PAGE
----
“The golf course is in really great shape. We have no other meaningful changes (planned),” Solich said. “It’ll play at almost 8,100 yards. Our goal is to have the fairways firm and fast, and the rough thick and lush. Our hopes is the greens will be fast and firm. But these guys are so good. We don’t care if we see lots of birdies or eagles; we want a great day. When you have 50 players, the great thing is we think we can start at 9 o’clock and finish at 5. So for the TV in the Mountain, Eastern and Central time zones, it will be really good (to draw large audiences).
“We had Jack Nicklaus out for the Nicklaus Trophy and Jack and I spent a lot of time on the golf course in August. Jack said it was the best he’s ever seen it. That’s pretty high praise from a guy that doesn’t usually give out those accolades. Jack’s been just fabulous for our club. He cares a lot about Castle Pines. He’s really dedicated himself to making sure (about) all the details. Every change that we’ve made, he’s signed off on, which is pretty terrific. We’ve never let anybody else kind of tinker on this golf course. I think he’s proud of that and we’re proud of that.
“I think it’s really a darned good golf course. … That’s what it starts with — you have to have a championship golf course. We do all the other things too. We make it fabulous from a service standpoint, the cottages and the great culinary experience. That’s why we put this big moniker out there that we’re the best day of golf in America because we deliver on all the fronts. It’s a high standard, but we’re up to it. We have a great, great staff — a completely fabulous dedicated staff.”
Duffy Solich has been busy as the tournament chairman for the 2024 BMW Championship.
Nicklaus has designed hundreds of golf courses around the world, but Castle Pines holds a special place in his heart, as he noted when it was formally announced that the 2024 BMW Championship would be played there.
“You always want to have big-time events played on your golf course,” he said. “Castle Pines has always been right at the top of my list of golf courses that I’m very proud of. To see a significant tournament like the BMW come there … it’ll be a really, really good, interesting week. And I think the people in the Denver area are gong to really enjoy it.
“But the players will too, and I think that’s what it’s all about. When you’re playing tournament golf, you need to enjoy it. You need to be competitive, but you need to enjoy your competition.”
Nicklaus will be among the interested observers to see what kind of stroke-play scoring the top PGA Tour players put up at Castle Pines.
“I always thought it was a really good golf course,” he said. “I’ll be very anxious to see how it plays with medal play … because I hear we’ve got some places out there that you can get lost and can’t get back. That’s not quite right but it’s a little bit that way.
“But I think it’s a really good golf course. I think the adjustments we’ve made have benefited the course greatly. I think it’s a fun golf course to play, and it certainly doesn’t lack for beauty. That’s for sure.”
The beauty at Castle Pines GC is certainly part of the attraction.
With more than 10 months left before the tournament, it sounds like the event is well on its way to being another big success.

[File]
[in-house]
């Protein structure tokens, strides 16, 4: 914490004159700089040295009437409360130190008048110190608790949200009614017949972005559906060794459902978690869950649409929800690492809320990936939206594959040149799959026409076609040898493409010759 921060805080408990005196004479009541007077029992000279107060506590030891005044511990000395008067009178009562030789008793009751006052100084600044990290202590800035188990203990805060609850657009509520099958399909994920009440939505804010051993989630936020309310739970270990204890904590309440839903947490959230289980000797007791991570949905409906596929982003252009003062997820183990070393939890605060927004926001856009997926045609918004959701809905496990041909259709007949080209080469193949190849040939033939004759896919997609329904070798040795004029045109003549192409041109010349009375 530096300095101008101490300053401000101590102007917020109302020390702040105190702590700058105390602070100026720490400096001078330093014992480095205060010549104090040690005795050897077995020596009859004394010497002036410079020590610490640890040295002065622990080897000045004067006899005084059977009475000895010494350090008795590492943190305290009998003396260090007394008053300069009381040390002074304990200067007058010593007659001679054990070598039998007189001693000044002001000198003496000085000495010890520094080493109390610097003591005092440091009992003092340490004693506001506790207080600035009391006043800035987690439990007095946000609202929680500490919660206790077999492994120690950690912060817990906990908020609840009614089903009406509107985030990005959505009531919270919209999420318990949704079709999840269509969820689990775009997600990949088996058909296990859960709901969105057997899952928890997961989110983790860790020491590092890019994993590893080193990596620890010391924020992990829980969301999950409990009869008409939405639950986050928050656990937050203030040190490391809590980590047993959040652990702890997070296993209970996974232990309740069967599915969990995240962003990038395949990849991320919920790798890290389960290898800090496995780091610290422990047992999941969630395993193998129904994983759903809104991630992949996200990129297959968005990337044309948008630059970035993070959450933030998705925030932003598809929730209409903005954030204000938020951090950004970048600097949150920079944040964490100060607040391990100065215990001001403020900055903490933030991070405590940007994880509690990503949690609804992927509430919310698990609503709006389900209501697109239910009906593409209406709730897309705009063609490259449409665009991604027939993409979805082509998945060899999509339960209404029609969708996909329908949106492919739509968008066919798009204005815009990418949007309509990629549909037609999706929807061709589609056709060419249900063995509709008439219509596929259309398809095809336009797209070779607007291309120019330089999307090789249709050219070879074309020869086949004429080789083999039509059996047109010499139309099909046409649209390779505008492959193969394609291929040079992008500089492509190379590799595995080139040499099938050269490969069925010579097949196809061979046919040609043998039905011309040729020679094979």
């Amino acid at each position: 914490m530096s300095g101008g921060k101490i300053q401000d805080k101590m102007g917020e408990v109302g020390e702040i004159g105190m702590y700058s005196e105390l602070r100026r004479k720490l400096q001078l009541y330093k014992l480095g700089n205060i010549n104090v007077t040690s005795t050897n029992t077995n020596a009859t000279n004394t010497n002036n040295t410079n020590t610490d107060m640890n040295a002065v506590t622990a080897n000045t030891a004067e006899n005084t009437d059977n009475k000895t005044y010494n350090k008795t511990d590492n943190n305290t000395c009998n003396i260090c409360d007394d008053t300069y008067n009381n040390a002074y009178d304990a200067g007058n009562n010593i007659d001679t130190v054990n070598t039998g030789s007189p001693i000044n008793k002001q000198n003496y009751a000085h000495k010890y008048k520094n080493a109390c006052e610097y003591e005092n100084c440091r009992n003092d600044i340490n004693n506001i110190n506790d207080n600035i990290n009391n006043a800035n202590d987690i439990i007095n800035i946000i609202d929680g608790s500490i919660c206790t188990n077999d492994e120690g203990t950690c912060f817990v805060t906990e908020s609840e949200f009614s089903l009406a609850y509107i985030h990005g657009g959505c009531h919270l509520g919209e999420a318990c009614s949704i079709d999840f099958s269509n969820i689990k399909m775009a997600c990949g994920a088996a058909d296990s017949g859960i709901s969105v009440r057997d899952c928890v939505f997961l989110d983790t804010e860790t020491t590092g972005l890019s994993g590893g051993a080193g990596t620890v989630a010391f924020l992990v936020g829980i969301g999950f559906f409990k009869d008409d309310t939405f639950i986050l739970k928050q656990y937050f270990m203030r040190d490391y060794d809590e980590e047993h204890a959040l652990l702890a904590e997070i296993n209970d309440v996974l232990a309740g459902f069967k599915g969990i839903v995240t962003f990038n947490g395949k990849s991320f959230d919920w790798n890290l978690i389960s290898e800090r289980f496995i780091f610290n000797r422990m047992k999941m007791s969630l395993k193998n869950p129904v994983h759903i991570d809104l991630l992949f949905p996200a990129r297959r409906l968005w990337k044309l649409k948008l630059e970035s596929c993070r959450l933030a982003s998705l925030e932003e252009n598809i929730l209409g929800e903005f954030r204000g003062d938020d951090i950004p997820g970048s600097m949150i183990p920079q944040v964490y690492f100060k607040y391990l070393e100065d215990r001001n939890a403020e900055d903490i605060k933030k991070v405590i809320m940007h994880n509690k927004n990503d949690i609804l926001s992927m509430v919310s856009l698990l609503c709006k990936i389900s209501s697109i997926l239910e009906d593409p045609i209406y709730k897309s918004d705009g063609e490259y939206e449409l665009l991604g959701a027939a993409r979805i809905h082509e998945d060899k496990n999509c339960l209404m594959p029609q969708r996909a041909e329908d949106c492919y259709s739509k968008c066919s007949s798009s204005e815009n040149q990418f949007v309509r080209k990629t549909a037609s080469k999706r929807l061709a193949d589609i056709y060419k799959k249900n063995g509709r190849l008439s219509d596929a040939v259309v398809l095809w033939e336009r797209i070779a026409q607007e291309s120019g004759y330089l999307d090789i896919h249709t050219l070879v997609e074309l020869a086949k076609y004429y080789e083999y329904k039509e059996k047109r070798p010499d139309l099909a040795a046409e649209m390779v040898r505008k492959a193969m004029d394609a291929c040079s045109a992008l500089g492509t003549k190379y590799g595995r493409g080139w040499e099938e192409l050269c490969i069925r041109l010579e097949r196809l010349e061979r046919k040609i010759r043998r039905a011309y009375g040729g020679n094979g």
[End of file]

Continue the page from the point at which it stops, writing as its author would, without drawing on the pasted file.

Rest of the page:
“We have lots to do but we’re completely sold out of hospitality, which is a great problem to have,” George Solich said. “So we’re actually adding some hospitality venues because we have more demand than we have supply. So I think people are pretty excited about coming out. We just opened up the volunteer website and I think we almost have a thousand names there already. I know we’ll get it from all over the country as well as Colorado, so that will be great.”
Organizational efforts are ongoing, with the leadership from Castle Pines meeting this fall with the PGA Tour, NBC (the TV outlet for the event along with Golf Channel), BMW and the WGA.
“So I think plans are in great shape,” Solich said. “Golf is turning a little more to … in addition to the golf tournament experience, there’s entertainment as well. We have this incredible venue called The International Park that we’ll have some concerts there and gatherings there. It’ll be a neat area there during the tournament. Kind of a big beer-garden sort of thing.
“There’s as much entertainment as there is golf here that we are working on.”
And, of course, with such a big event on tap, there are plenty of other entities that are involved in the planning.
“The Village at Castle Pines and the City of Castle Pines and Douglas County have just been open arms with every facet of what we’re doing,” Solich said. “That’s really wonderful to have your community be so involved and so interested. We’re actually having a community-engagement day where we invited everybody from police to fire to city council to HOA — everybody that has any sort of a governance piece in the county. They couldn’t be more helpful; we’re thrilled. And they’re great working with CDOT and parking and everything else.”
The long wait for another PGA Tour event is almost over for Colorado golf fans, and it seems like everyone involved is eager — to use a football analogy — to push the ball over the goal line.
The ninth hole at Castle Pines Golf Club.
About the Writer: Gary Baines has covered golf in Colorado continuously since 1983. He was a sports writer at the Daily Camera newspaper in Boulder, then the sports editor there, and has written regularly for ColoradoGolf.org since 2009. He was inducted into the Colorado Golf Hall of Fame in 2022. He owns and operates ColoradoGolfJournal.com